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Username: Julio Gonzalez Altamirano
PersonId: 6829
Created: Thu Feb 04, 2010 at 11:17 AM CST
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Web Page: http:///www.keepaustinwonky.wordpress.com

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Julio is an Austinite.

East Riverside to Downtown is the ticket


by: Julio Gonzalez Altamirano

Mon Feb 24, 2014 at 01:23 PM CST

Austin’s City Council will choose an urban rail route to put on the November ballot around the end of May. In December, Council narrowed their focus to the Highland-Core-East Riverside set of sub-corridors. This past Friday, the transit staff and consultants leading the route research process briefed the Mayor’s Central Corridor Advisory Group on their recommended route.  Below is my visualized summary of the decisions they made.

 

 

 

So far, the tea leaves indicate that Council will be asking voters to approve rail from Highland to the medical district. While there is widespread acknowledgment that the data supports a route covering East Riverside and downtown as the best choice, Council members have been hesitant to publicly embrace the prioritization of that route. Beginning rail service at the so-called Highland corridor is left as the likely option. Here's why it’s the wrong choice.

1. East Riverside to the medical district has the numbers

Rail has high fixed operating costs relative to bus – there are signals, power sub-station infrastructure, additional rail-specific regulations, and track maintenance. And once a rail line is laid, it’s extremely expensive - if not impossible - to ‘move the tracks’. Bus re-routing is simpler because it runs on existing roads.

On the other hand, rail has lower operator labor costs. That makes rail a strong choice when there are a lot of riders packing into a chain of rail cars and certainty about enduring demand by those riders. Otherwise, bus is a better starting point. The precise threshold for rail-supporting population density is an elusive mark. That said, literature reviews make it clear that densities under 10,000 people per square mile don’t make the cut.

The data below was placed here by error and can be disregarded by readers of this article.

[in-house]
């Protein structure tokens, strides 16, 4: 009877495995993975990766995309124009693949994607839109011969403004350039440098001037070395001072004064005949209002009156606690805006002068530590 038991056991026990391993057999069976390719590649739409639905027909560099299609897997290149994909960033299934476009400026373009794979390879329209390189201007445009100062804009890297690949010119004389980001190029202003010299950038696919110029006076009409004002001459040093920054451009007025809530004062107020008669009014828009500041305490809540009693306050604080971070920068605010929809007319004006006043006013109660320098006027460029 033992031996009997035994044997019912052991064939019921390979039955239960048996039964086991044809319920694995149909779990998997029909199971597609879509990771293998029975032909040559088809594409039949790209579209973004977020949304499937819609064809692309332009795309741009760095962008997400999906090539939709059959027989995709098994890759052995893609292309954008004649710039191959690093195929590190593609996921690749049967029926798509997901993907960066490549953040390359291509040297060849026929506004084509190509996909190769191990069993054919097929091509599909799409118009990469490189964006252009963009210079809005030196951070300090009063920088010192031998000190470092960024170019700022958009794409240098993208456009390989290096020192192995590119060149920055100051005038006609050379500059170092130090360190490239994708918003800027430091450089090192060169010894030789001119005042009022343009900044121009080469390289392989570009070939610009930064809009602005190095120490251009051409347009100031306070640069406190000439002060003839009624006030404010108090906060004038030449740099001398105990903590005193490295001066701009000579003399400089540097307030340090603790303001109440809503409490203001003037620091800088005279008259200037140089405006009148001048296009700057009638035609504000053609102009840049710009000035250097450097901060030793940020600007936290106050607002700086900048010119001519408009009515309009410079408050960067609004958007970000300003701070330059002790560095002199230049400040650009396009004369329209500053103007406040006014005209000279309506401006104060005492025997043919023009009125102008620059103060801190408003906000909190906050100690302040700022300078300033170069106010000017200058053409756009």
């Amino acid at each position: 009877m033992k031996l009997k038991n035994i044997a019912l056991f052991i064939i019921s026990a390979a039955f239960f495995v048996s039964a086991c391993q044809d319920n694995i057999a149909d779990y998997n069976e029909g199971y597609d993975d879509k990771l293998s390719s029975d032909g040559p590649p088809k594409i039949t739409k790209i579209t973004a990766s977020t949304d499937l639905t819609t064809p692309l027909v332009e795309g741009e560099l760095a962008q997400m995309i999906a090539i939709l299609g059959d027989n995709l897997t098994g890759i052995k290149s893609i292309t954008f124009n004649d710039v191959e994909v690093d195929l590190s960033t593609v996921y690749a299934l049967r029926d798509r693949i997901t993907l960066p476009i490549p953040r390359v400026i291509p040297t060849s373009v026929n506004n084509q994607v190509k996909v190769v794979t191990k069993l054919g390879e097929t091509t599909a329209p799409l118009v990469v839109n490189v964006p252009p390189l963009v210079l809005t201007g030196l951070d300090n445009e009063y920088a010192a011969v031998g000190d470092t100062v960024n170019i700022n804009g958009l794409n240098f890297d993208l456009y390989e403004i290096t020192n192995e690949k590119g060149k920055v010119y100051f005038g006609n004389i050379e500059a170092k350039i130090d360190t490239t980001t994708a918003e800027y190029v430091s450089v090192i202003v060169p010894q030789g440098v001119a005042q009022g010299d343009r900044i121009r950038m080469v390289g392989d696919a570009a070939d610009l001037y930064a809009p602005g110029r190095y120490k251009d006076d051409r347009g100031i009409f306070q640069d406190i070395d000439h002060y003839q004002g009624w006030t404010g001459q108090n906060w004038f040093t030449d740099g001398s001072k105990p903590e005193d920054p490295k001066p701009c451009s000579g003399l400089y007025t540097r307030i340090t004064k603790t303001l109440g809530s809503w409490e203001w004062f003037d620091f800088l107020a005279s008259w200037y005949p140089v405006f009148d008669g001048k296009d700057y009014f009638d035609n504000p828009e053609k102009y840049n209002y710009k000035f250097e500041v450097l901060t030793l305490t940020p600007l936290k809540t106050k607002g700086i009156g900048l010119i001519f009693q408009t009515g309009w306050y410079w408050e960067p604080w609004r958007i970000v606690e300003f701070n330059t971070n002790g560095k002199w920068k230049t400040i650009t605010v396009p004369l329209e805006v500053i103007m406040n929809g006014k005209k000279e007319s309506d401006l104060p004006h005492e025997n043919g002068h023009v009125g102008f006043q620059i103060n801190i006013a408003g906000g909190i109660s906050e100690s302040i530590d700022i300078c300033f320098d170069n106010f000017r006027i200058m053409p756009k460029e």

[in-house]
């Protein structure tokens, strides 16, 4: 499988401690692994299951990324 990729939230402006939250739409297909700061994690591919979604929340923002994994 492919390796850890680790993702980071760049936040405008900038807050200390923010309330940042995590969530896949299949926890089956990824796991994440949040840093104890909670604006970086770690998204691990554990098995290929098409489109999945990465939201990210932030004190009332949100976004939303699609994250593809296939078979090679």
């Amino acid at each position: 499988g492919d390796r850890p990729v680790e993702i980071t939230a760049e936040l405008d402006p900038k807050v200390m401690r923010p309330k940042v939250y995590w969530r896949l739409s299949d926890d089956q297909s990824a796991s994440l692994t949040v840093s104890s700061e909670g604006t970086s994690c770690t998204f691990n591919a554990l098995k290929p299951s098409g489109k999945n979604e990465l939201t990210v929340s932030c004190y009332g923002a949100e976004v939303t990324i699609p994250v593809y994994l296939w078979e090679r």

The sections of the city that have transit-supportive densities are acknowledged by CapMetro’s service guidelines.

 

They are also acknowledged by the Austin Chamber of Commerce’s most recent Mobility Report.

 

 

As both these sources make clear, the Riverside corridor presently has supportive density and perhaps most importantly, already has the land use policy and neighborhood plan to support more. Highland does not presently have the necessary density.

2. Highland to downtown will be another poorly-performing Red Line

Some areas of the Highland corridor may get the appropriate entitlements that catalyze transit-supportive densities in the future as part of the Airport form-based code rewrite. Unfortunately, the consultants and staff advising the Mayor rely on a population 'forecasting' (I am using the term very loosely) model - referred to as the ‘Demographic Allocation Tool’ (DAT) - without any independent validation of its predictive powers. And that's not surprising, since the DAT is not designed to actually be predictive.

Instead, the DAT scores different parcels on ‘how nice it would be’ if growth happened at said parcel – not the actual likelihood those parcels will experience growth. If the tools tell us the real nature of the task, then the use of this approach reveals an almost complete focus on selecting a route to ‘shape growth’.

The lack of awareness or scrutiny about the validity of the DAT is a substantial, egregious oversight that speaks to the utter lack of rigor surrounding transit planning in Austin; it remains buried because of the inherent difficulties in getting elected officials and their staff, media, and other advocates interested in such technical questions. The projections from the DAT are the official reason that Highland is even under consideration. But if we do a basic reality check on the Highland population growth rate implied by the DAT scoring, it’s clear that it is making highly-speculative assumptions.

 

 

DAT allocates a share of population to Highland that would require it grows at twice the rate of Austin. The DAT ignores the cyclical nature of the economy, which means that it doesn’t plan for the possibility that Highland's hoped for redevelopment could stall right before rail launch due to a perfectly normal recession. And remember, Highland is near the middle of the city and is already somewhat developed. Many Austinites are not aware that areas near the core - such as Highland - had modest or negative growth from 2000-2010.

 

 

Because of the high fixed costs of rail and the impossibility of redeploying it, a low ridership route will create a woeful financial outlook for local transit operations. Much like the Red Line, it would by a highly-subsidized service that eats up operational revenue that could move more people and actually reduce car-dependence if it was dedicated to improving bus frequency.